Robotic Surgery for Prostate Cancer

Approximately 16 percent of American men will be diagnosed with prostate cancer during their lifetime. Prostate cancer develops when malignant cells form in the tissues of the prostate, a gland which is located just below the bladder and in front of the rectum in the male reproductive system.

Prostate cancer is the second-leading killer of men. However, thanks to public awareness and education, men are detecting prostate cancer earlier, which usually leads to a better prognosis and recovery. In addition, medical advances are allowing for better alternatives in the treatment of prostate cancer patients.

One of the treatment options for prostate cancer is a prostatectomy, the removal of the prostate gland, through a surgical procedure with the da Vinci® Robotic System. This option, for many patients who choose surgery to treat their prostate cancer, offers improved outcomes and reduced risks.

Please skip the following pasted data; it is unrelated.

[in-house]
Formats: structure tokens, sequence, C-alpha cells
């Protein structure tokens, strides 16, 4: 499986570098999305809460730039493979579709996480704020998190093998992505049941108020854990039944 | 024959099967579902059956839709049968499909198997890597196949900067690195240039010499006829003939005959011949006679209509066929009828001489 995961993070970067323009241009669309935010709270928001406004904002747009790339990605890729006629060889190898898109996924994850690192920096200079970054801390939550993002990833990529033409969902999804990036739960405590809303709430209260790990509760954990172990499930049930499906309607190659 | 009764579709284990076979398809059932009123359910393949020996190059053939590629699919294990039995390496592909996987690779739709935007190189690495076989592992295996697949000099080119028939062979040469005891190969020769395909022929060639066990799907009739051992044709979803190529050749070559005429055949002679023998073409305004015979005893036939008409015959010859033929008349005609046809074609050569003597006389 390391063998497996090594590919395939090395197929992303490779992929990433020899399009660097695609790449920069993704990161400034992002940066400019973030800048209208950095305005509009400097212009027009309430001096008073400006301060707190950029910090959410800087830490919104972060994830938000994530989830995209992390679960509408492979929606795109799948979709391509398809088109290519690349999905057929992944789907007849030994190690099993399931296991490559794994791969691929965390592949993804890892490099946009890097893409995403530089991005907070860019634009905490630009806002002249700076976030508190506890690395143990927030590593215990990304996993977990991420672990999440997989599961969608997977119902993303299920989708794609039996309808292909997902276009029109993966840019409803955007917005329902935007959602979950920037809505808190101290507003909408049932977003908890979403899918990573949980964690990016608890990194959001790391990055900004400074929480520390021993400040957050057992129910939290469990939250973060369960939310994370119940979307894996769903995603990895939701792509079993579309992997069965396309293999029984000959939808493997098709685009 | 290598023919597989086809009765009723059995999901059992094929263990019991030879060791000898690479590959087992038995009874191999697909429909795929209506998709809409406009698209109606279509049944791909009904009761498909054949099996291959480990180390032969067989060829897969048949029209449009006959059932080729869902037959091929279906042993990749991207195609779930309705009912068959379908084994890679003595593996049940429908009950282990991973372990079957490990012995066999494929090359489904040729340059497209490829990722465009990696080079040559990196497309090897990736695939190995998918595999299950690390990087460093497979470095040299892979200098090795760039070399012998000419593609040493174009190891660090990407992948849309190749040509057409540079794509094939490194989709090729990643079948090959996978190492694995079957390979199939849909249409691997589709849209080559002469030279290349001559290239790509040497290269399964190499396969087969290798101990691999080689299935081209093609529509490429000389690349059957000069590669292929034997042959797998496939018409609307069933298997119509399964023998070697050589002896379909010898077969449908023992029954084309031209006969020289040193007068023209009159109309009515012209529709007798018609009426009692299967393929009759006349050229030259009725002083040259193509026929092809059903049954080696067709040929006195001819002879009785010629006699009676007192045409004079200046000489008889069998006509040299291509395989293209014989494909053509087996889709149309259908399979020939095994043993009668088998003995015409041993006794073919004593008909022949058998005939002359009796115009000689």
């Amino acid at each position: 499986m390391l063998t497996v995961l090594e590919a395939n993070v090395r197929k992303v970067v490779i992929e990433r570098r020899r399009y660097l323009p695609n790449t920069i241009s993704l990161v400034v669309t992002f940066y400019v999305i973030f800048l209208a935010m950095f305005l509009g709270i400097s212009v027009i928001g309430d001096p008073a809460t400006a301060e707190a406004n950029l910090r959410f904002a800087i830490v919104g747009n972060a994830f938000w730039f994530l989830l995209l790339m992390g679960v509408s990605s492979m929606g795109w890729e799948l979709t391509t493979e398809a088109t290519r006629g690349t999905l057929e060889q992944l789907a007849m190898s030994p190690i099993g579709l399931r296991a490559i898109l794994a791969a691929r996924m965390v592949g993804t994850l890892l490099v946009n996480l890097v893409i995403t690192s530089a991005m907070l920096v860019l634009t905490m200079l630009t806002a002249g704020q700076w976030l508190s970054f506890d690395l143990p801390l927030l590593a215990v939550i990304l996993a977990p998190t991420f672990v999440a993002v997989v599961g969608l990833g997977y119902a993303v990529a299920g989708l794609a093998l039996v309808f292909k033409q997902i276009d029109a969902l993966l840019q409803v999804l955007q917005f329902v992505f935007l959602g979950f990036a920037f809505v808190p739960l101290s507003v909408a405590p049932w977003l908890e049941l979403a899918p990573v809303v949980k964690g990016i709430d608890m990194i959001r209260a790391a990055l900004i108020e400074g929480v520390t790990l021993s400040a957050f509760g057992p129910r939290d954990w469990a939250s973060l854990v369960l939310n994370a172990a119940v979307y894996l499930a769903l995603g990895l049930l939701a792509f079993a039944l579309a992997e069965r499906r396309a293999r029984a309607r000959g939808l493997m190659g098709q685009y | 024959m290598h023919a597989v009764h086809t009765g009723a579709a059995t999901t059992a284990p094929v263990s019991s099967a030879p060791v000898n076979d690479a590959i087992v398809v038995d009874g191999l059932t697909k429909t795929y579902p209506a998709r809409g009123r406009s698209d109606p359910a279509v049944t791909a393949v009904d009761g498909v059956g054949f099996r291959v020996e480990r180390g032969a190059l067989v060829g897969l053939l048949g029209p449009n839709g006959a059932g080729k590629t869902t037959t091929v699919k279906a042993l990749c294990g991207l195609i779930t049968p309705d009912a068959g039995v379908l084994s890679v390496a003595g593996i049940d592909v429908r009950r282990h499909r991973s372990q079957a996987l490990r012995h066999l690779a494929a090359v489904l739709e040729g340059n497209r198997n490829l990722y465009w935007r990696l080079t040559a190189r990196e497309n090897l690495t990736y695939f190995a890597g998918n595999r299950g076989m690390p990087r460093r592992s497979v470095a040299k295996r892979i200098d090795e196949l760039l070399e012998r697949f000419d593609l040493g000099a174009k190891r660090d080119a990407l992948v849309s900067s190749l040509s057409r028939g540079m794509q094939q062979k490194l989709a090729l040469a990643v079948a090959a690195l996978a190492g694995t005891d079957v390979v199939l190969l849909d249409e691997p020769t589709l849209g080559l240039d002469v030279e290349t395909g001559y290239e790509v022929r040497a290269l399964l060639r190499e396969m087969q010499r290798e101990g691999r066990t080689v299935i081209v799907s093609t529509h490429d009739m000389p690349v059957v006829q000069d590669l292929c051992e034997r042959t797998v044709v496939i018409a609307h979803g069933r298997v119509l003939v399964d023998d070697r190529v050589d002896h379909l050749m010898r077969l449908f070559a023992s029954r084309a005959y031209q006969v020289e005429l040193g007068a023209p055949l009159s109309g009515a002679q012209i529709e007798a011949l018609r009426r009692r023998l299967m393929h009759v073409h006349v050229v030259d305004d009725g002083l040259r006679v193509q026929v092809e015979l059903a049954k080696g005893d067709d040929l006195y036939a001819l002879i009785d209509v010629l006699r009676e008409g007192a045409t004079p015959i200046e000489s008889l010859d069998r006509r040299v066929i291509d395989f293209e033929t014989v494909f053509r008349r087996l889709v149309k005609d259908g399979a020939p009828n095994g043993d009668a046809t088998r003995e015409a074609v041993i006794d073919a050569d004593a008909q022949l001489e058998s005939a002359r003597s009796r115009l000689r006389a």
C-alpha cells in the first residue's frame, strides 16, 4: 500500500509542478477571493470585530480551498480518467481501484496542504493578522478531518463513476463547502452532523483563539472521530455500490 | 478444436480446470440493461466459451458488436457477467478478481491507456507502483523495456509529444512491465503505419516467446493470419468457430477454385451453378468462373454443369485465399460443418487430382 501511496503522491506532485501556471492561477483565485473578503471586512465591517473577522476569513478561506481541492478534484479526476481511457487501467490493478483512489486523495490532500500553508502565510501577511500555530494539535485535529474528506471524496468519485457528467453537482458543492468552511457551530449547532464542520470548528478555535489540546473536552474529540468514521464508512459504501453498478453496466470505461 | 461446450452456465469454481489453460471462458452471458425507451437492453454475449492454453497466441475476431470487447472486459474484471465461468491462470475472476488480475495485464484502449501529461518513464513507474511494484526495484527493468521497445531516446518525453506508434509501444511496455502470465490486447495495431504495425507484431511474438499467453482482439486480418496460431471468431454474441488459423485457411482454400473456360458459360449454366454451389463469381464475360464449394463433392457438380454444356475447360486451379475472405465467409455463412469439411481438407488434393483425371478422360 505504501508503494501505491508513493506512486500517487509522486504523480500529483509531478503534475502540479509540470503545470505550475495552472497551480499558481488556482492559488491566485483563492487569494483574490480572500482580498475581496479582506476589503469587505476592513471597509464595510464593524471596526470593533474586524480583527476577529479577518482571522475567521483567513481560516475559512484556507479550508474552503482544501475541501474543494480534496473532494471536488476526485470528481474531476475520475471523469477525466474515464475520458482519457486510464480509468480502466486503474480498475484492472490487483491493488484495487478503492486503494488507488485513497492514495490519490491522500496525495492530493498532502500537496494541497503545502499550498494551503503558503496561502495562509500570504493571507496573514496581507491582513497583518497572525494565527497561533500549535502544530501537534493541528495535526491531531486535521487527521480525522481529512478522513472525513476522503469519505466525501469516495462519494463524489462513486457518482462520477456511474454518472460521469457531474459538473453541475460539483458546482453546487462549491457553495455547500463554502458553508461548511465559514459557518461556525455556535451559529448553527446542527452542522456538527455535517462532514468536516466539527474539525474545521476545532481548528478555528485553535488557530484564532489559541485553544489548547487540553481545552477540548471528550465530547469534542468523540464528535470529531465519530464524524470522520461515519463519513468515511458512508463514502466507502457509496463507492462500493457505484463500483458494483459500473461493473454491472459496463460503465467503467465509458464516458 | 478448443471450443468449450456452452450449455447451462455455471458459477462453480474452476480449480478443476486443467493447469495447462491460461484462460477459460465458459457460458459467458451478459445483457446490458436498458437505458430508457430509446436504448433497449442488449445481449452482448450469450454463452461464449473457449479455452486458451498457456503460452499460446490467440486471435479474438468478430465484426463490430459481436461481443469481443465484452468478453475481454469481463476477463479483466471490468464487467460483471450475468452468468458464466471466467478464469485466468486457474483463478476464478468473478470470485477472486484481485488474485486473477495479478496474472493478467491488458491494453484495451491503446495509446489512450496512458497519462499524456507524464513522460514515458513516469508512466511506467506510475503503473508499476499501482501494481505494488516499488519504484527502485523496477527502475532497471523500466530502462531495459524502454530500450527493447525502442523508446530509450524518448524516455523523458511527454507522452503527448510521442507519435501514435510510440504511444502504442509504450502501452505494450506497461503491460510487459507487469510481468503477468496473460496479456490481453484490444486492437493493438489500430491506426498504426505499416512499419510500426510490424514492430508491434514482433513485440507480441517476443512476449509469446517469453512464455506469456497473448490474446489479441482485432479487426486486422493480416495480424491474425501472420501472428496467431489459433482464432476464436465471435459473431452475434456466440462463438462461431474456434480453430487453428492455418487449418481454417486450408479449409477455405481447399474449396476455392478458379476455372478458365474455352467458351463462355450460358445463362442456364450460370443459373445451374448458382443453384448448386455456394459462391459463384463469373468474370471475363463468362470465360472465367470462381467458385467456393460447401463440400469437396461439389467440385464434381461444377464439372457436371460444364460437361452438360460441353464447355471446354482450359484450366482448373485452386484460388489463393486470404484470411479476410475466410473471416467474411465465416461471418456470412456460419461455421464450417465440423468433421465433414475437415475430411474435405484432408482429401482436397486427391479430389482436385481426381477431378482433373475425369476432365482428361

portrayal of incision sites for prostate robotic surgeryUnmatched Precision and Control

The target site for a prostatectomy is surrounded by nerves affecting sexual function and urinary control. However, the da Vinci® Surgical System is so precise that surgeons can spare these nerves, enabling patients to maintain erectile function and continence, two major concerns for patients undergoing surgery.

Conventional surgery results in very high cancer cure rates, related to the pathologic extent of the disease and the surgical technique used. Prostatectomies performed through the da Vinci® Robotic System are proving to produce even higher cure rates than traditional surgery due to the system's precision and completeness of cancer removal.

Additional benefits of the da Vinci® System over traditional radical prostatectomies include:

  • Less invasive procedure, resulting in less blood loss and risk of infection
  • Smaller incisions and minimal scarring
  • Less pain after surgery
  • Shorter hospital stay (usually one night)
  • Faster recovery
  • Quicker return to normal activities

For more information about robotic surgery, please call (727) 462-3000.